For this example we will reach back to our ontime dataset and provide daily aggregates for number of flights, number delayed, and number cancelled. Plus, we’ll add location information for the origin and destination airports, specifically latitude and longitude.  Here is the query:

SELECT FlightDate, Origin, Dest, 
  oa.Latitude as Origin_Latitude, oa.Longitude AS Origin_Longitude, 
  od.Latitude as Dest_Latitude, od.Longitude AS Dest_Longitude, 
  Flights, Cancelled, DepDelayed, ArrDelayed
FROM (
  SELECT FlightDate, Origin, Dest, count() Flights,
    sum(Cancelled) Cancelled, 
    sum(DepDel15) DepDelayed,
    sum(ArrDel15) ArrDelayed
  FROM ontime
  GROUP BY FlightDate, Origin, Dest ORDER BY FlightDate, Origin, Dest
) AS o 
INNER JOIN airports AS oa ON toString(o.Origin) = oa.IATA
INNER JOIN airports AS od ON toString(o.Dest) = od.IATA

Our example query illustrates a trick that Superset–or any other code generator–would not know how to do automatically, namely moving the join outside the base aggregation query. This is a standard optimization to improve performance by reducing the amount of data to drag along during the full table scan. It’s a good example how virtual datasets can also help with display latency.

The first step to turn our query into a dataset is to verify it in the Superset query editor.  Press the SQL Lab tab and select the SQL Editor submenu.  Superset will show a query window panel.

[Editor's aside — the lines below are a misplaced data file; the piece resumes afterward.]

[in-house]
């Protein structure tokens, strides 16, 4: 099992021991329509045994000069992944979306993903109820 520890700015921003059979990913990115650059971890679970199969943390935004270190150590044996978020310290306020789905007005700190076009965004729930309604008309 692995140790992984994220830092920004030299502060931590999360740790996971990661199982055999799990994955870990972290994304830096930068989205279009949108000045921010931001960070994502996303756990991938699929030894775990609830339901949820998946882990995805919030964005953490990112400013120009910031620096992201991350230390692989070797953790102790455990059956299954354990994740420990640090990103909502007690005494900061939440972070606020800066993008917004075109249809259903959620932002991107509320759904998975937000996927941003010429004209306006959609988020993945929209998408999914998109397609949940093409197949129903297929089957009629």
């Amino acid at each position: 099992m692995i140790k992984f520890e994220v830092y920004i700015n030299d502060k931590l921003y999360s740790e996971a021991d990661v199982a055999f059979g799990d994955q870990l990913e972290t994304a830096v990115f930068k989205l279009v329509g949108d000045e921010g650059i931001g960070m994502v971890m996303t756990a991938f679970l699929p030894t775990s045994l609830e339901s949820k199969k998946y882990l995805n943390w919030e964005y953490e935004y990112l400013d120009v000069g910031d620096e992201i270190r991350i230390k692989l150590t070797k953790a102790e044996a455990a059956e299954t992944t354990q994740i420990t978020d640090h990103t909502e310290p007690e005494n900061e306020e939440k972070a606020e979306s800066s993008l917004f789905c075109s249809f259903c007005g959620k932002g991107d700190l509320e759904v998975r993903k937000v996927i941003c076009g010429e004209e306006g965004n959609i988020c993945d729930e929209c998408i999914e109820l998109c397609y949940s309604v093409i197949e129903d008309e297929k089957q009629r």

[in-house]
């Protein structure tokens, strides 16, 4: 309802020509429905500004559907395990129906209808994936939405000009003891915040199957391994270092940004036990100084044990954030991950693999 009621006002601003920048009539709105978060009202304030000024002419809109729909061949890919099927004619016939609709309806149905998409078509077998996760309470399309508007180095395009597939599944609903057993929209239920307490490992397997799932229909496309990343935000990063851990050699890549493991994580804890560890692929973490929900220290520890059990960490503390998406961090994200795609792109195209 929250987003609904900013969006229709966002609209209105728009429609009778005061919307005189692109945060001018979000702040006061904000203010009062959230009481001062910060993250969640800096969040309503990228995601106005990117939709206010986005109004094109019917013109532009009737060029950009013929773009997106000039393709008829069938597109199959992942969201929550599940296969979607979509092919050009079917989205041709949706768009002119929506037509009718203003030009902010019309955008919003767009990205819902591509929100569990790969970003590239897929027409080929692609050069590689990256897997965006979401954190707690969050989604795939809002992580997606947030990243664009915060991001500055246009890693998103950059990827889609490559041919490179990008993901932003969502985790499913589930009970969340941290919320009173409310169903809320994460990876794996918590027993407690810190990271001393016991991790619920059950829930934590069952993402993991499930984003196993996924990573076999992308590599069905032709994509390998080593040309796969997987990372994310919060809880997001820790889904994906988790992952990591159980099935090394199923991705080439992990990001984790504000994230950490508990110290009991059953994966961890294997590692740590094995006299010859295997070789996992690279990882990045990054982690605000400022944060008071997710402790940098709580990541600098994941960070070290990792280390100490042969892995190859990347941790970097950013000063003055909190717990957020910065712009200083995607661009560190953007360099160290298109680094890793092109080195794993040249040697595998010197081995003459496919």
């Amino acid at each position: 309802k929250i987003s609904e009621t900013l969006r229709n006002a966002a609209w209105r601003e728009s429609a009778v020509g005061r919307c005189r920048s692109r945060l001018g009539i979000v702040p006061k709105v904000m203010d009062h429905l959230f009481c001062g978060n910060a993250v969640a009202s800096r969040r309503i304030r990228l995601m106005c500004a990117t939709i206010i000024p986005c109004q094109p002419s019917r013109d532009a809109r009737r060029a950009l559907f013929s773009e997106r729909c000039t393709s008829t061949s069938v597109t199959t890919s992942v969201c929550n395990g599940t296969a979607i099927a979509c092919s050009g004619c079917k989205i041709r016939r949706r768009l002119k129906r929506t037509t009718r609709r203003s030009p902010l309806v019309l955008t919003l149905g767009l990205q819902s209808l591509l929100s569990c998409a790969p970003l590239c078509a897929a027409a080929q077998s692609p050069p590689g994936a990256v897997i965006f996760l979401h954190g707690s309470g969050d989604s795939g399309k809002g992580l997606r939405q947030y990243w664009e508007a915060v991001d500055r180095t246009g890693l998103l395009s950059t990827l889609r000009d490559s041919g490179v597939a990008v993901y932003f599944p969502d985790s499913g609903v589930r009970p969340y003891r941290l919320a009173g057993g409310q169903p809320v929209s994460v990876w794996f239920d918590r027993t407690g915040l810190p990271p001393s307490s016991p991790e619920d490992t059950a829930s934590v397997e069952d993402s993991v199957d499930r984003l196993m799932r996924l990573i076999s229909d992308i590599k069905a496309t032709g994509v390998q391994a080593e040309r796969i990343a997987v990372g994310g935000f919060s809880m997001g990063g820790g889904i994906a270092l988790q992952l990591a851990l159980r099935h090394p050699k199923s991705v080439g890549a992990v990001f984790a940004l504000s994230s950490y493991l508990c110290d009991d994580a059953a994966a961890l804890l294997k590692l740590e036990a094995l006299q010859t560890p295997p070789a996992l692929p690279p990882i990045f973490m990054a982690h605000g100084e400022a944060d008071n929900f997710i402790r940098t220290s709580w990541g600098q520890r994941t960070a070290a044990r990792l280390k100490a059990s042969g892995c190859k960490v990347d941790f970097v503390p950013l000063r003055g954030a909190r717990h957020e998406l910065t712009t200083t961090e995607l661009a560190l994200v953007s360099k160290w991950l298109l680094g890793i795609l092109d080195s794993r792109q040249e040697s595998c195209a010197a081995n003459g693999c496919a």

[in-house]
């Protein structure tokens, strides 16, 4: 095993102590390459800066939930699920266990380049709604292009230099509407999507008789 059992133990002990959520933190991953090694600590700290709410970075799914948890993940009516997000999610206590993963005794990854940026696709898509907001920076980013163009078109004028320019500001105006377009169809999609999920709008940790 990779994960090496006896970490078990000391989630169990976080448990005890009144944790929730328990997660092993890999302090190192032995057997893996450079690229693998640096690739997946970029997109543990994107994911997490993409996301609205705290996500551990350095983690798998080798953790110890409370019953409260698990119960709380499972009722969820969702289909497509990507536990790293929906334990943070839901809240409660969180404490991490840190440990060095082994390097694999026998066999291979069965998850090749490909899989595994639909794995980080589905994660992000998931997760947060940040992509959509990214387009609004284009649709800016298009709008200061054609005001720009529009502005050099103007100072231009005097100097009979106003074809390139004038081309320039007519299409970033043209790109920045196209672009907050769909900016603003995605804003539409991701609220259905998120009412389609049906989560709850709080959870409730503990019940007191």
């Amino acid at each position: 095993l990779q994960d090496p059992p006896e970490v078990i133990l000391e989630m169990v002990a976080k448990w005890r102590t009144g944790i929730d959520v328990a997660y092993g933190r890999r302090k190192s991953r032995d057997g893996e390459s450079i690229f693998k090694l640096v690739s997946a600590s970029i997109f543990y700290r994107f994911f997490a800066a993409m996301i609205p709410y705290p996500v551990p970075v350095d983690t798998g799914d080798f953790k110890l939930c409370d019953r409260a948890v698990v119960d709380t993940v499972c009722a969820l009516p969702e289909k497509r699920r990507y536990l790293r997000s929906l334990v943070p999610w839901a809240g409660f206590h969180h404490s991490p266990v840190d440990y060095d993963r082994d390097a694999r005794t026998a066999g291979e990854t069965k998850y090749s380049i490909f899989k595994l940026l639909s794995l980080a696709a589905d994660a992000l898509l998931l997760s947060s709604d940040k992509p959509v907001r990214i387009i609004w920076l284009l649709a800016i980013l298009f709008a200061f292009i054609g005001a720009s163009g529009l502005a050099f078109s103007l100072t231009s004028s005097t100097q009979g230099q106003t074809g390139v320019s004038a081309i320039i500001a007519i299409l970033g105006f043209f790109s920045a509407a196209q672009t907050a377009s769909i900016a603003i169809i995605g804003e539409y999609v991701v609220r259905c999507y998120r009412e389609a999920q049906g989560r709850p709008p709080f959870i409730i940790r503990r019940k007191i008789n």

To test the query, perform the following steps. 

  1. On the upper left side of the panel, select clickhouse-public as the database. 
  2. Select default as the schema. 
  3. Paste the query into the editor query window. 
  4. Press RUN to try the query out. 

Here is the result you can expect.

The SQL Editor restricts the number of rows returned, so the output is just a sample. If you are happy with the result, press the EXPLORE button, which will pop up a dialog to save the query as a virtual dataset. Fill in a meaningful name and press SAVE & EXPLORE, as shown in the following example. 

Superset will automatically pop you into a chart panel, so that you can begin building a chart on the new dataset. The default panel uses a Table display, which is not very interesting.  Instead, let’s create a graph that shows destinations from San Francisco. Fill in the panel information as follows. 

  1. VISUALIZATION TYPE — Press the Table icon and select ‘deck.gl Arc’ from the list of types. 
  2. Time — Select the time range to show.  Here are good values. 
    1. TIME COLUMN — Select FlightDate if it is not already chosen. 
    2. TIME RANGE — Use the wizard that pops up to select the previous calendar year. 
  3. QUERY — Select the location data. 
    1. START LONGITUDE & LATITUDE — Select Origin_Longitude and Origin_Latitude. 
    2. END LONGITUDE & LATITUDE — Select Dest_Longitude and Dest_Latitude. 
  4. FILTERS — Use the popup to select Origin = ‘SFO’. 

IMPORTANT NOTE: To use deck.gl Arc and other map displays you will need to have a MapBox API key. Preset.Cloud configures this automatically, but for home installs you’ll need to obtain it yourself. See the Superset documentation for instructions. It’s free. 😉